Q: Panic/Anxiety Disorder or BP?
Dear Dr. Phelps:
About four years ago, after the death of my brother from a long battle with
cancer, I developed what was diagnosed as "Panic/Anxiety disorder". I
hadn't slept in about one month and was very anxious all the time. I went
to a psychiatrist who prescribed Paxil and Xanax to sleep at night. I
recovered completely and after two years was weaned off this medication.
Last November, after the death of my mother, these symptoms returned with a
vengeance. I was crying, suffered severe insomnia, depression and anxiety
and again was put back on the Paxil. The Paxil did nothing for me this
time and I was switched to Serzone which made me much worse. From reading
your very informative message boards, I believe that I was in a hypomanic state.
I then went to a new doctor who prescribed 1000 mgs of Depakote and 100 mgs of
Seroquel for sleeping. I have been on this combo for 5 months now and
other than some breakthrough anxiety seem to be okay. This doctor still
hasn't said whether or not I am bipolar.I guess my question is "am I bipolar or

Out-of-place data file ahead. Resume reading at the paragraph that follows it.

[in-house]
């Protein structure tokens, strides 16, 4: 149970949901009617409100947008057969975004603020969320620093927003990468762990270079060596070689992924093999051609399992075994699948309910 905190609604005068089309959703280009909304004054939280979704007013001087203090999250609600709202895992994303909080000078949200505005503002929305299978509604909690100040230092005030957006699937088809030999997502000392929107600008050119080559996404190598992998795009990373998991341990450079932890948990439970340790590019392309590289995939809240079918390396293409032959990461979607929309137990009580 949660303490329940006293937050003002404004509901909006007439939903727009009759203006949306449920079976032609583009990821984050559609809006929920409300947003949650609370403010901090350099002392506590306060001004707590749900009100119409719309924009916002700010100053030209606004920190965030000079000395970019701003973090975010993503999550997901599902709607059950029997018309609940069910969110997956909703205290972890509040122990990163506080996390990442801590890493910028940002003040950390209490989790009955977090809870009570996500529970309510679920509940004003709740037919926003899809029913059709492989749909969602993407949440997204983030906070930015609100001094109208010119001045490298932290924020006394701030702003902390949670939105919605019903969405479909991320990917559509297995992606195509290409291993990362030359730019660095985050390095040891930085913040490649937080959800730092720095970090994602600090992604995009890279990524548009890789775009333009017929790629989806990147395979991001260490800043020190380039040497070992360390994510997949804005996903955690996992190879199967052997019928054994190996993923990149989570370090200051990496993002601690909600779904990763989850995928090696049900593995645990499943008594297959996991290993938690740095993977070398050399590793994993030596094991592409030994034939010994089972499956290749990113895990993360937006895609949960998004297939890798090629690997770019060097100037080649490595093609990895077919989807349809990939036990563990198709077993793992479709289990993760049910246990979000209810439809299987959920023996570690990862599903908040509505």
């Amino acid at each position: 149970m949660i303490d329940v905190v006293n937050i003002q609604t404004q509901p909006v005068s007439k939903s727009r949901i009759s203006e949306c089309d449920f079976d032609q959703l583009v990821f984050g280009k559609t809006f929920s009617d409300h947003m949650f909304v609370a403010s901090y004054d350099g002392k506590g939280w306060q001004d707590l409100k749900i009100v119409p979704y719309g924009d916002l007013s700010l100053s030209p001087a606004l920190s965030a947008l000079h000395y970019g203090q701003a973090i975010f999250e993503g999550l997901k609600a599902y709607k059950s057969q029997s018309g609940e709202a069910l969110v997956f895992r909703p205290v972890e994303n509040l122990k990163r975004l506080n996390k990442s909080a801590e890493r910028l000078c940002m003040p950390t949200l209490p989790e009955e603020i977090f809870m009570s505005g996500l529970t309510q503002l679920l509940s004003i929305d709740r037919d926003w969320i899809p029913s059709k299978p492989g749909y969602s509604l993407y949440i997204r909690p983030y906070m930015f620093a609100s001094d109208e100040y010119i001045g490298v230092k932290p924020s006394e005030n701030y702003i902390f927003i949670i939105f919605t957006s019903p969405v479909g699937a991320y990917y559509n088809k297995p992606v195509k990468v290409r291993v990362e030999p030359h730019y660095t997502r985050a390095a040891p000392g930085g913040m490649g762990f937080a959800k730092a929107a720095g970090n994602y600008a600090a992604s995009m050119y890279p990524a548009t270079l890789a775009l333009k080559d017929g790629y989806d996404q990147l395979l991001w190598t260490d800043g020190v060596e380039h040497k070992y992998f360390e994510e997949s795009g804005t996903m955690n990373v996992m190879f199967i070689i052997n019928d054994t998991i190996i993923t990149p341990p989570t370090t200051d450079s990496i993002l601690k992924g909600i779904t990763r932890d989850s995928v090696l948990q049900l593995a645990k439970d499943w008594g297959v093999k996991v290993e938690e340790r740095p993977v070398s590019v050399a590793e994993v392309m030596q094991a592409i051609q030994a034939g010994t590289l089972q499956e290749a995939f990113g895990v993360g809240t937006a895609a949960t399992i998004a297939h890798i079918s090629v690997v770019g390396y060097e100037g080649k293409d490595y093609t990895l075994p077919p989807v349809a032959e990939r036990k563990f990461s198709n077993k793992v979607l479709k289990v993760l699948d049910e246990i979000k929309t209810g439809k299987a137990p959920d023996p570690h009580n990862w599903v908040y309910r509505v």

is this "panic/Anxiety disorder" and do they have the same symptoms.
Dear Ms. S' --
I can see why you'd want to ask this question. It's almost more a matter
of definition than diagnosis: what do you do if you have symptoms of
anxiety and depression, which doesn't make a person "bipolar"; but
then respond better to a mood stabilizer than an antidepressant? After
all, Depakote has been used to treat panic disorder with some success...
Well, if it wasn't for the "Serzone which made me much
worse" part, I'd say this question was a little on the moot side, because
you're better. But with that, I'd weigh pretty heavily for the BPII side
of the interpretation, while reminding you that it's a spectrum deal, not a
"yes or no" deal, if you read that section of the
stuff on my site.
Granted that most people would prefer to have
"anxious depression", or panic disorder, to "bipolar
disorder", which sounds way too much like a serious "mental
illness". Hard to enjoy being improved, under that label, and
it would be nice to substitute something else -- or so many of may patients
I guess I'd fall back on my emphasis that the two (e.g.
Generalized Anxiety Disorder, with depression; and bipolar disorder) have some
much overlap, it's a matter of definition more than diagnosis -- so you can
probably call it whichever you prefer.